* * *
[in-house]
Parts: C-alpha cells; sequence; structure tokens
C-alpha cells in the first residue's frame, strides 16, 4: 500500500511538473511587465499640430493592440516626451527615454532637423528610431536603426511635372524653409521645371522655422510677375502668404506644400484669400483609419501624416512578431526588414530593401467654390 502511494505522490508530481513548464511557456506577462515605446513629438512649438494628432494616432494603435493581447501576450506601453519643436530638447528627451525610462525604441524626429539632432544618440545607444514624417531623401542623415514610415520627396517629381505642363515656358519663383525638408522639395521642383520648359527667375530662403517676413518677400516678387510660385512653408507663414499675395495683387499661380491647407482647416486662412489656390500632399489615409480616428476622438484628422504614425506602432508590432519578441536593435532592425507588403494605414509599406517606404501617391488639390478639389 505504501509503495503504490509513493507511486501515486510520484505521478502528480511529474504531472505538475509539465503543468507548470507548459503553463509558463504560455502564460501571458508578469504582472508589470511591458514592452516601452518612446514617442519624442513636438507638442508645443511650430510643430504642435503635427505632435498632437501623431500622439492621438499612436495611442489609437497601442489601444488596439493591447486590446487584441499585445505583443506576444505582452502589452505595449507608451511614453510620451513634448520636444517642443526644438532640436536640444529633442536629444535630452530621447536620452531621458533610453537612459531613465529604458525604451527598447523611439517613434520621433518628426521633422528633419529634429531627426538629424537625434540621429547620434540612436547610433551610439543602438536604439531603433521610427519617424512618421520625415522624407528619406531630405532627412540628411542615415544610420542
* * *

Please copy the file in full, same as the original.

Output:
[in-house]
Parts: C-alpha cells; sequence; structure tokens
C-alpha cells in the first residue's frame, strides 16, 4: 500500500511538473511587465499640430493592440516626451527615454532637423528610431536603426511635372524653409521645371522655422510677375502668404506644400484669400483609419501624416512578431526588414530593401467654390 502511494505522490508530481513548464511557456506577462515605446513629438512649438494628432494616432494603435493581447501576450506601453519643436530638447528627451525610462525604441524626429539632432544618440545607444514624417531623401542623415514610415520627396517629381505642363515656358519663383525638408522639395521642383520648359527667375530662403517676413518677400516678387510660385512653408507663414499675395495683387499661380491647407482647416486662412489656390500632399489615409480616428476622438484628422504614425506602432508590432519578441536593435532592425507588403494605414509599406517606404501617391488639390478639389 505504501509503495503504490509513493507511486501515486510520484505521478502528480511529474504531472505538475509539465503543468507548470507548459503553463509558463504560455502564460501571458508578469504582472508589470511591458514592452516601452518612446514617442519624442513636438507638442508645443511650430510643430504642435503635427505632435498632437501623431500622439492621438499612436495611442489609437497601442489601444488596439493591447486590446487584441499585445505583443506576444505582452502589452505595449507608451511614453510620451513634448520636444517642443526644438532640436536640444529633442536629444535630452530621447536620452531621458533610453537612459531613465529604458525604451527598447523611439517613434520621433518628426521633422528633419529634429531627426538629424537625434540621429547620434540612436547610433551610439543602438536604439531603433521610427519617424512618421520625415522624407528619406531630405532627412540628411542615415544610420542